Unlike others, these tests are “serological,” and “could determine whether someone has developed antibodies to the coronavirus. In theory, those who develop immunity may be able to safely interact with others without catching or spreading it.”
That would be a game changer.
Dr. Charity Dean, assistant director at the California Department of Public Health, said it would be used on Californians in the coming week.
“We’re very excited that this is a California homegrown test,” she said during the news conference.
None of this works without the social distancing component which has allowed us to ward off disaster.
But the overall national picture is concerning. Most states now have over 1000 cases. Cases are rising fast in places like Florida, Louisiana and Georgia.
Moreover, there are still eight states that do not have stay-at-home orders—despite Dr. Anthony Fauci’s call for a national stay-at-home order.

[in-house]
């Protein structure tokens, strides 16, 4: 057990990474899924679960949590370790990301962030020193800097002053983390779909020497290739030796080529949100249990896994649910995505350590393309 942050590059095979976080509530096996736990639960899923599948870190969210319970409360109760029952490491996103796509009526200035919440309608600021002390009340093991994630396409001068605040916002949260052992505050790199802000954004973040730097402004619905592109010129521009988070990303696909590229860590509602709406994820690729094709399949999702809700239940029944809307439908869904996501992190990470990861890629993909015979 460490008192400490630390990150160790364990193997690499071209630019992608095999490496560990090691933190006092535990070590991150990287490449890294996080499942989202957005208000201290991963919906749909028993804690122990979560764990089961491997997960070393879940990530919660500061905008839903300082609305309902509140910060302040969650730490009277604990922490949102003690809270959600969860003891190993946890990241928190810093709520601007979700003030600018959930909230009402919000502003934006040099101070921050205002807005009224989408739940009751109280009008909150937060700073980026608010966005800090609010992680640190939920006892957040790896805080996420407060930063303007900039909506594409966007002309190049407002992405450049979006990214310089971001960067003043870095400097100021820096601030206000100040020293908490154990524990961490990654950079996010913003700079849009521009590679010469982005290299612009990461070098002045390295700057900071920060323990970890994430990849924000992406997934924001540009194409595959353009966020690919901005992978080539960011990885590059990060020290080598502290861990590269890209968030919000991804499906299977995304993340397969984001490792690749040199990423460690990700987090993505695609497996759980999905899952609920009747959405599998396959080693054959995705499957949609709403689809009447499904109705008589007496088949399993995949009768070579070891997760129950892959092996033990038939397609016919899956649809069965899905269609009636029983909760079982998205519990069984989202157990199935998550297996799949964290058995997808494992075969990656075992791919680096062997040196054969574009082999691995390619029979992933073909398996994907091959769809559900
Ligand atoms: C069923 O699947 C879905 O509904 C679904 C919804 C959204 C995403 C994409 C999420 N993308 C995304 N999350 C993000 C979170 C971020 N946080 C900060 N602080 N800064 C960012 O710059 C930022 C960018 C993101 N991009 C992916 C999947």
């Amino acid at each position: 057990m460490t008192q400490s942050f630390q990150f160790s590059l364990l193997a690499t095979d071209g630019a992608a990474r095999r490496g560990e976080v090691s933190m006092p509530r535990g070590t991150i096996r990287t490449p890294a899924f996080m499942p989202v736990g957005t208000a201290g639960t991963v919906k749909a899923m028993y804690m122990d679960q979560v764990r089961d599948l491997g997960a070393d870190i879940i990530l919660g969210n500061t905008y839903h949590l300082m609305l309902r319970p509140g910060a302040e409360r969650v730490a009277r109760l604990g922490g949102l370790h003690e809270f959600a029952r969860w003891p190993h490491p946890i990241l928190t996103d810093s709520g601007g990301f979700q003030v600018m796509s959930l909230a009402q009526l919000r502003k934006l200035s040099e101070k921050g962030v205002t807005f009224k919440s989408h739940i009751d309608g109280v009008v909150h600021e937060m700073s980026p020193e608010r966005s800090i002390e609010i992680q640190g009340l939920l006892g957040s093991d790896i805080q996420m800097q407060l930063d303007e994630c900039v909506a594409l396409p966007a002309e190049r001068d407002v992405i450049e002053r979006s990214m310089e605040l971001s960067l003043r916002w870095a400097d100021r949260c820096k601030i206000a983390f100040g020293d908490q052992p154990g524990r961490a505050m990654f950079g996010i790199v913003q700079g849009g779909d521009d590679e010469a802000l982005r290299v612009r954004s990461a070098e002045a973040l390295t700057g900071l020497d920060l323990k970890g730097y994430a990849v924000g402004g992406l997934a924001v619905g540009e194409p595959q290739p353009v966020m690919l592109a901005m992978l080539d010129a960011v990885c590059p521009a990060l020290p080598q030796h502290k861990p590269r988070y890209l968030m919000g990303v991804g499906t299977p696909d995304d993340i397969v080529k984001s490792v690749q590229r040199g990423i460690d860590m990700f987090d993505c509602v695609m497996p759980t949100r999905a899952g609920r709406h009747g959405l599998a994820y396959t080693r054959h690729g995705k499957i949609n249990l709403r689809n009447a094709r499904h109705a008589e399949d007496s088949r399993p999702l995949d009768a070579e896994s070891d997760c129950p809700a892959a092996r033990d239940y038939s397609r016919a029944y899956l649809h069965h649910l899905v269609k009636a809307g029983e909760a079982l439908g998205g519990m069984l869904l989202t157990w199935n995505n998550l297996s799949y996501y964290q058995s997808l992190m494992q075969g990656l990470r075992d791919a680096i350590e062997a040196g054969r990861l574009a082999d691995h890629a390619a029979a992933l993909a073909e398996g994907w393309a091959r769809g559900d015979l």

“I don’t understand why that’s not happening,” Dr. Anthony Fauci told the media this week. “The tension between federally mandated versus states’ rights to do what they want is something I don’t want to get into,” he said. “But if you look at what’s going on in this country, I just don’t understand why we’re not doing that.”
A week ago, somehow, observers were baffled that, despite the missteps by the current administration, President Trump was getting good marks for his handling of the coronavirus outbreak.